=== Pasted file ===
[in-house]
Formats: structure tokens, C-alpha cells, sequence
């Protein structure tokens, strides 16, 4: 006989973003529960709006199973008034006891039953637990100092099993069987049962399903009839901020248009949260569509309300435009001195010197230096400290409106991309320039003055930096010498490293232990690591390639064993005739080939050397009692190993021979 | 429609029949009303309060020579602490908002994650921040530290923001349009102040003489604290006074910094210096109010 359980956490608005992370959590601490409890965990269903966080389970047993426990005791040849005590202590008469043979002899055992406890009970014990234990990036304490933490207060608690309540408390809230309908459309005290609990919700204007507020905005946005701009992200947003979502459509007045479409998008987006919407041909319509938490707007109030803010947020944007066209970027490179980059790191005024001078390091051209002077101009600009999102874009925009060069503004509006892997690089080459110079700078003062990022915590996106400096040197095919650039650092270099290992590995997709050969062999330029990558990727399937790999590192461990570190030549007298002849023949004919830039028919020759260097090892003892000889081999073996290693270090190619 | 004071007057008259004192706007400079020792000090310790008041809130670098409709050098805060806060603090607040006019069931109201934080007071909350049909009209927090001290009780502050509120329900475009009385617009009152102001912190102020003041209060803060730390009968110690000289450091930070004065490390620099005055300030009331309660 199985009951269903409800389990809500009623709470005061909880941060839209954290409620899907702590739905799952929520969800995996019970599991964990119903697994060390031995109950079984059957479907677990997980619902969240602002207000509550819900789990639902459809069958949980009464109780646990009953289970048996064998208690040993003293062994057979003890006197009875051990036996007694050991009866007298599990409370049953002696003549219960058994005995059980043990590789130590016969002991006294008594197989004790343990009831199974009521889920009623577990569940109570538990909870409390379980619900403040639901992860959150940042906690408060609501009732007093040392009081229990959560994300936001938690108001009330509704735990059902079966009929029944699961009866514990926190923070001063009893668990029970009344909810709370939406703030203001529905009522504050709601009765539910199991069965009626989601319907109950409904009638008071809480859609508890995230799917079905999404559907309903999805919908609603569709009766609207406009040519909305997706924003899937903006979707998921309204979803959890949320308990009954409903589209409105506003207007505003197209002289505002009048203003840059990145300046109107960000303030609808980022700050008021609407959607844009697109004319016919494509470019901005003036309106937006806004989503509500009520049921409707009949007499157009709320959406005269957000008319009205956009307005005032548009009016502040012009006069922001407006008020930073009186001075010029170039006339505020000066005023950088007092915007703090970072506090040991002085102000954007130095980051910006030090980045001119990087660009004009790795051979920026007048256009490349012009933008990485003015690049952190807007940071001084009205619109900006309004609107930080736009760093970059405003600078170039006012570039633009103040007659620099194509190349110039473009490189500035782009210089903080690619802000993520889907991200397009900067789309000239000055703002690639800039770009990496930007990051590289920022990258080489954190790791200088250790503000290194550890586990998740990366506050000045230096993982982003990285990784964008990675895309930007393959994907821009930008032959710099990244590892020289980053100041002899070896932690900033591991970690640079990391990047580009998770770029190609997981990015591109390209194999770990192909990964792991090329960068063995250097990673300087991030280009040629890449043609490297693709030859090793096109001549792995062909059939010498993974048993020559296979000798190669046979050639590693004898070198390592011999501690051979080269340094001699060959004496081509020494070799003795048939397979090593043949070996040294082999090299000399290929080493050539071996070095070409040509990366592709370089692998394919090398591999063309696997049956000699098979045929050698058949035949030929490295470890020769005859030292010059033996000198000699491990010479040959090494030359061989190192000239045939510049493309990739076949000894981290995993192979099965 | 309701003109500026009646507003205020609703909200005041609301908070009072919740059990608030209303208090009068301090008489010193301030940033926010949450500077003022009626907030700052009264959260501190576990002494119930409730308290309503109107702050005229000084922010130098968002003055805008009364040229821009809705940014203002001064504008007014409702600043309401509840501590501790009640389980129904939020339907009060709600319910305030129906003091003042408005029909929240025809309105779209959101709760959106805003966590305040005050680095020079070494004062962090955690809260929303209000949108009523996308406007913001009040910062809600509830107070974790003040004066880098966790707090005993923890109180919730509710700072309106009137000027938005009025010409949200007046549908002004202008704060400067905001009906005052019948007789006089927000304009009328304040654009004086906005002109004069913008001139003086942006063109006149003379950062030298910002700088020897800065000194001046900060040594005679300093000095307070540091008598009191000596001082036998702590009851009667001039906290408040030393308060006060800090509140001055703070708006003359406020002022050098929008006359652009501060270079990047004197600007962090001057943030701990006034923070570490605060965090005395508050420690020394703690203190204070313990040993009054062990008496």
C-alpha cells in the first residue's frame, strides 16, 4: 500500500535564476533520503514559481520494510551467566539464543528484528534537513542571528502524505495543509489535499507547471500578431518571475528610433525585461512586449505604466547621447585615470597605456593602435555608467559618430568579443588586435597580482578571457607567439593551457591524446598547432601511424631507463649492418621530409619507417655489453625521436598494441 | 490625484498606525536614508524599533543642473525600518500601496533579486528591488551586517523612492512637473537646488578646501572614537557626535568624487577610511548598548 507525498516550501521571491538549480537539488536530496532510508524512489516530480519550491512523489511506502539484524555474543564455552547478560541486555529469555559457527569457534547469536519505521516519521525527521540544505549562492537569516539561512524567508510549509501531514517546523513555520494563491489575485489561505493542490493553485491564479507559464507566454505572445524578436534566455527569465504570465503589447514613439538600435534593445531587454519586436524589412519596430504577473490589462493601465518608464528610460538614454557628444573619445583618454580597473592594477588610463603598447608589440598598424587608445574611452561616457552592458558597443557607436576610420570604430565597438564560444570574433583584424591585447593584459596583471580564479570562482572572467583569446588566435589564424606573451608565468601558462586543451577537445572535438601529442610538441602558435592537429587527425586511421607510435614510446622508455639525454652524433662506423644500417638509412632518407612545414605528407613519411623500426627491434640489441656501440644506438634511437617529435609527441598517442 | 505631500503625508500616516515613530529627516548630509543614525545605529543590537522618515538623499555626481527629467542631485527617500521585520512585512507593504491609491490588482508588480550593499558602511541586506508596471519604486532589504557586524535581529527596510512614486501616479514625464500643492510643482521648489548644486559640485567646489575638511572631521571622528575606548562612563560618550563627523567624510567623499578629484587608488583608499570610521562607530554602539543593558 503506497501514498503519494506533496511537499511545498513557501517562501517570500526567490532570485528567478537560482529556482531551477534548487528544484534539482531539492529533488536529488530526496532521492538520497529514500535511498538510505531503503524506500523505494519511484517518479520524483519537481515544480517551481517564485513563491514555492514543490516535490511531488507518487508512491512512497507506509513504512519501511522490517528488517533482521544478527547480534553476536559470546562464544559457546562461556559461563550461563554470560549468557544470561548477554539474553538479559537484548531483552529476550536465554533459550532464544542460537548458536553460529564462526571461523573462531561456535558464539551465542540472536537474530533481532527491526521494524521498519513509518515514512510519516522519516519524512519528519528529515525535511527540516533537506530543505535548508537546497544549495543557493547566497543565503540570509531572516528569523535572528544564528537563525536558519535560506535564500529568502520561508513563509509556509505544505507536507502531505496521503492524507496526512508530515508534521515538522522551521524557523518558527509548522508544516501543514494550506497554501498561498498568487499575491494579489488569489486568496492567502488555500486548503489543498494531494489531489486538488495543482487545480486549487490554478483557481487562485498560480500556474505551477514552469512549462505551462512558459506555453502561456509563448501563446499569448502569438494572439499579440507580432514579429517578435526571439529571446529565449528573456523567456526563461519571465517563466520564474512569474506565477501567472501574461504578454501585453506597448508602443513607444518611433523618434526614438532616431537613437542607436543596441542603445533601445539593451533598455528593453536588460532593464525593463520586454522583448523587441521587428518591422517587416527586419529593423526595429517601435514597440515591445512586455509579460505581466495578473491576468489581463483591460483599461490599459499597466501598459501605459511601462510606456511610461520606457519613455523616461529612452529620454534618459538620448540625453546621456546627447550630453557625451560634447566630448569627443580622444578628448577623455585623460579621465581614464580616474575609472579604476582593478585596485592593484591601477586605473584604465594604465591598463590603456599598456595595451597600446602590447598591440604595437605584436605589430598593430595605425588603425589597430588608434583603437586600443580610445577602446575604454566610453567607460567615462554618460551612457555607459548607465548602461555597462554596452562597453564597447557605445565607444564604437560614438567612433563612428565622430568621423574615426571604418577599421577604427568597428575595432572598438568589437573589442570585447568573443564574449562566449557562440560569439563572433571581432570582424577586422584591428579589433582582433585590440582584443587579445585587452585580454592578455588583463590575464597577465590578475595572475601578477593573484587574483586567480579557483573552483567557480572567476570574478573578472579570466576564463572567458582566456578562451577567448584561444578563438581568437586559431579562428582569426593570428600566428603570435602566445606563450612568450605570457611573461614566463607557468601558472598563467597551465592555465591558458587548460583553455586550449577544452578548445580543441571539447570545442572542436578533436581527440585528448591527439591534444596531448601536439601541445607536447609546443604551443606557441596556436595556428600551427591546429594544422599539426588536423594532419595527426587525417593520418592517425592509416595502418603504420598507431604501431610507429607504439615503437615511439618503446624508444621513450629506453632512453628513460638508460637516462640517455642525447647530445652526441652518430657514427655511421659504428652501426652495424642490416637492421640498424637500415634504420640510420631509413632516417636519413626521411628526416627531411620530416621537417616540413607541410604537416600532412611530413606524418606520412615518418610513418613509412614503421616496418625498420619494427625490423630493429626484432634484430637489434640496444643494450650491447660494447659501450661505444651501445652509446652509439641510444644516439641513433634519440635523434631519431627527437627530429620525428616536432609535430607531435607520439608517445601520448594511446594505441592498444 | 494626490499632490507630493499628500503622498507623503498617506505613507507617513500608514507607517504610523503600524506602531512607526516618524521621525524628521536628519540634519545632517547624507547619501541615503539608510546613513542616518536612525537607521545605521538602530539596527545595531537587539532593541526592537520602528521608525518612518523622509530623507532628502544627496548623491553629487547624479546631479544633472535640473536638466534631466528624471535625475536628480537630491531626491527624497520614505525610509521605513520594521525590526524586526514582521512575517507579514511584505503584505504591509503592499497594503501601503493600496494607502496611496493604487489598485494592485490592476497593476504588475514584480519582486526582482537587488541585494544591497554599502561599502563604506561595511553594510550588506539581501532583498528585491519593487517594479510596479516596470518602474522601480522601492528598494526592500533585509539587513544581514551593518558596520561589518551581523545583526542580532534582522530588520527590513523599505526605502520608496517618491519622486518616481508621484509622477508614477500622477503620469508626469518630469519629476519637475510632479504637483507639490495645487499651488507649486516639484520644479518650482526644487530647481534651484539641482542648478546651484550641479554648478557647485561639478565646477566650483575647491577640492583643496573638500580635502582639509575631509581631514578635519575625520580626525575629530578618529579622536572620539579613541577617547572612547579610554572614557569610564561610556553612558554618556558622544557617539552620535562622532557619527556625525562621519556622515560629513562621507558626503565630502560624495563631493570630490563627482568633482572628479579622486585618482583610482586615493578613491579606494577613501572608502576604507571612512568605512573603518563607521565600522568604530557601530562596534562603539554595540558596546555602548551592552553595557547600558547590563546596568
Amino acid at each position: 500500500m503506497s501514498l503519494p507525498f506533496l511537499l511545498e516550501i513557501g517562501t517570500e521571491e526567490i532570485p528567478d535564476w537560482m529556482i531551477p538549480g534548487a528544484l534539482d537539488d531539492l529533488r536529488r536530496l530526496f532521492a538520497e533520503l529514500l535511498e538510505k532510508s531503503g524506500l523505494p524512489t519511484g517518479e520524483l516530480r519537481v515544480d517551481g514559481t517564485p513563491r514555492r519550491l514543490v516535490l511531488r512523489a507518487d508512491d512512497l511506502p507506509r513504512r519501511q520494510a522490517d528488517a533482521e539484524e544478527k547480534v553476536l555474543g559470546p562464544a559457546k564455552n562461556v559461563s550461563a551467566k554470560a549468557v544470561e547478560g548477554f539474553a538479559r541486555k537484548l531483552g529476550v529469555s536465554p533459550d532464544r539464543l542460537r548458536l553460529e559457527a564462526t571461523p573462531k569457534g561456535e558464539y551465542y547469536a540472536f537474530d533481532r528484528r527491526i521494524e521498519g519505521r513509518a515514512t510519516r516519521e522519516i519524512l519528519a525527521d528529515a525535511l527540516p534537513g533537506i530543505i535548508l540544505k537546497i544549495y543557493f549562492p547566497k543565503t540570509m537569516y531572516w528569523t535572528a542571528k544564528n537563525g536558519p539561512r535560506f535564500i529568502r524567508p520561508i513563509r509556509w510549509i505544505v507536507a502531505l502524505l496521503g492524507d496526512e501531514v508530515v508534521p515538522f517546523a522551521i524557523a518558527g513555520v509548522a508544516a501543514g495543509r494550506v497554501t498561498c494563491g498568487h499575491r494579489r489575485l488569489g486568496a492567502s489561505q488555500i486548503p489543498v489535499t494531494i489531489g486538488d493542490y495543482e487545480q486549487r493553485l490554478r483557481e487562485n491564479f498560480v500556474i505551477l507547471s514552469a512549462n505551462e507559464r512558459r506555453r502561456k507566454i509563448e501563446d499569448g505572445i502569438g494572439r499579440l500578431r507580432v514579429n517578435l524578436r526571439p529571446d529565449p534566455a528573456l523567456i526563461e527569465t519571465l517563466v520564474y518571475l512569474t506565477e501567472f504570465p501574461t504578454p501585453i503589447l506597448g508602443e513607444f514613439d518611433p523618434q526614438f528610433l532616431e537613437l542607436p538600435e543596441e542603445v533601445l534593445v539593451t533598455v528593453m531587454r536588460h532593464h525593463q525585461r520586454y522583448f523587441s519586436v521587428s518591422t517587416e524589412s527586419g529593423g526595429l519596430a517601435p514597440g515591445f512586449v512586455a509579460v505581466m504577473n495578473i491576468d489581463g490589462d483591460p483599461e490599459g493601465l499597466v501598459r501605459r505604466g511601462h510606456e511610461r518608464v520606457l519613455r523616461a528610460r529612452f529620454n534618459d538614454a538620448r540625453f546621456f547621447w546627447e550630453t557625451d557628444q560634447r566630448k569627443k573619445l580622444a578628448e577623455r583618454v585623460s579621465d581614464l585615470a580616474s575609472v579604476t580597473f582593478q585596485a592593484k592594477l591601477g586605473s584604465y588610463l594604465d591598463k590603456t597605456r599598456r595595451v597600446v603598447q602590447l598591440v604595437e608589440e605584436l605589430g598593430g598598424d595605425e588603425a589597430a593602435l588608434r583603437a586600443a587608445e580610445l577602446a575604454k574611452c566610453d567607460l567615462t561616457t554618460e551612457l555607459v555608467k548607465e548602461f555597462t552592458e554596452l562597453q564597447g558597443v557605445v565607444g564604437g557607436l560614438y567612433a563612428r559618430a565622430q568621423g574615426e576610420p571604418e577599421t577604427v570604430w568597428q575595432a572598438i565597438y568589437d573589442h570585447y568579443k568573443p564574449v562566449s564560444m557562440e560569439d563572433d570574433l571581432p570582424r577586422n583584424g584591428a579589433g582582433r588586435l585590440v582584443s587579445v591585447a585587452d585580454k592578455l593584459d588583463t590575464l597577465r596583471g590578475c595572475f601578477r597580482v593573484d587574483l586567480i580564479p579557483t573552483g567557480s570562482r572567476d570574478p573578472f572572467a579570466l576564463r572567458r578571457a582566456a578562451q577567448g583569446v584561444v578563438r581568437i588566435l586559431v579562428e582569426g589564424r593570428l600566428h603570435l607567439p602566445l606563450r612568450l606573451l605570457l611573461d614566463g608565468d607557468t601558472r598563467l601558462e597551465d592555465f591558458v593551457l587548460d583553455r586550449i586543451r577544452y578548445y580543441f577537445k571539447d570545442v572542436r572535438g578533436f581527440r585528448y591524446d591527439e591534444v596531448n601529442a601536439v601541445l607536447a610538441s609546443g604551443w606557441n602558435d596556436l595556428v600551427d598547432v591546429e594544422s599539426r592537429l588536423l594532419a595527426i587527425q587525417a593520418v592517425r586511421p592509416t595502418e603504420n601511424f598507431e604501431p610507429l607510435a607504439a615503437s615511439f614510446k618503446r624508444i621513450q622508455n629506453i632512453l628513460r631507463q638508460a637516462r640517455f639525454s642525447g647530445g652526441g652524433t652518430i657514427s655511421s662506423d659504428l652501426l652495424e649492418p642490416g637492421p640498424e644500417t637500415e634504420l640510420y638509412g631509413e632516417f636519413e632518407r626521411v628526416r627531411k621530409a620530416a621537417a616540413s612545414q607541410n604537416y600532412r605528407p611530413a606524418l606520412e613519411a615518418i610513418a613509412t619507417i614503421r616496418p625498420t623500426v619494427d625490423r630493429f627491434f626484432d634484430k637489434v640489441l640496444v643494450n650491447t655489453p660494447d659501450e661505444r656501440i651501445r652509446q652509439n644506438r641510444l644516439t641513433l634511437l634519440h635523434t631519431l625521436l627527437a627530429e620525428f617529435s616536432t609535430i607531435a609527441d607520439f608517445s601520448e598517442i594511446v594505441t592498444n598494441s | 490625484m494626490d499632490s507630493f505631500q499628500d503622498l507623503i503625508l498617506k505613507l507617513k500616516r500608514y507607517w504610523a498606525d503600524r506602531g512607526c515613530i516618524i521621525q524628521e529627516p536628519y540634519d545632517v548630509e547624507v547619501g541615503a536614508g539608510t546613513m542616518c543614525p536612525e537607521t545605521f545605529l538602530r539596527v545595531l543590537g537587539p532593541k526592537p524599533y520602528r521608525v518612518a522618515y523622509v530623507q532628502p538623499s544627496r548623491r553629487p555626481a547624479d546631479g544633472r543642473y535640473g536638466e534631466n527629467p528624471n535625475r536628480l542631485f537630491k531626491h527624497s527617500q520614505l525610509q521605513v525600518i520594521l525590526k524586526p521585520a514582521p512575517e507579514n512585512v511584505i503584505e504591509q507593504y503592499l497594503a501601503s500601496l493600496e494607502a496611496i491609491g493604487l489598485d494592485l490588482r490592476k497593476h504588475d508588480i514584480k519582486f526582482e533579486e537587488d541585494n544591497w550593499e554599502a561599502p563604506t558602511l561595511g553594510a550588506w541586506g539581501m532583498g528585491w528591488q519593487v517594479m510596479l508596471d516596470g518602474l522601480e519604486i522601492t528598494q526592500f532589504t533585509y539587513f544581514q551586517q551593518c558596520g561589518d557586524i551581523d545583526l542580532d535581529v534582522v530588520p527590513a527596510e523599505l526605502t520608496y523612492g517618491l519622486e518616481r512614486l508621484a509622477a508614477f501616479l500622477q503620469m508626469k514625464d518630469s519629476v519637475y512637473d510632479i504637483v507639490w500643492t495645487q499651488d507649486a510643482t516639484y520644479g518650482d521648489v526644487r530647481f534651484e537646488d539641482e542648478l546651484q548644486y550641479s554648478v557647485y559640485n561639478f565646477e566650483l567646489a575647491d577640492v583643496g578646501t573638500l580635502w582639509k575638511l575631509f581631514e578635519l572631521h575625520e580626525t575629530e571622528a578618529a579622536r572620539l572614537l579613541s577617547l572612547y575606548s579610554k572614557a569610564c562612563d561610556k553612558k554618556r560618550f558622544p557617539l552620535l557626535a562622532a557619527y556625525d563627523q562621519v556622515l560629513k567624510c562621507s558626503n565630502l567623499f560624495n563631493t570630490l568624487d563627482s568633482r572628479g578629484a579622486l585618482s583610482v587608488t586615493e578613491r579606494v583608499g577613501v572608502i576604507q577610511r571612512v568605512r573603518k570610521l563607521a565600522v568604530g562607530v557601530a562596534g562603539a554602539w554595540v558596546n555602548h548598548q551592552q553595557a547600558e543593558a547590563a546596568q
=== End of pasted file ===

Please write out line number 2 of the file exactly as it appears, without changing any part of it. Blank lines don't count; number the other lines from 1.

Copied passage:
Formats: structure tokens, C-alpha cells, sequence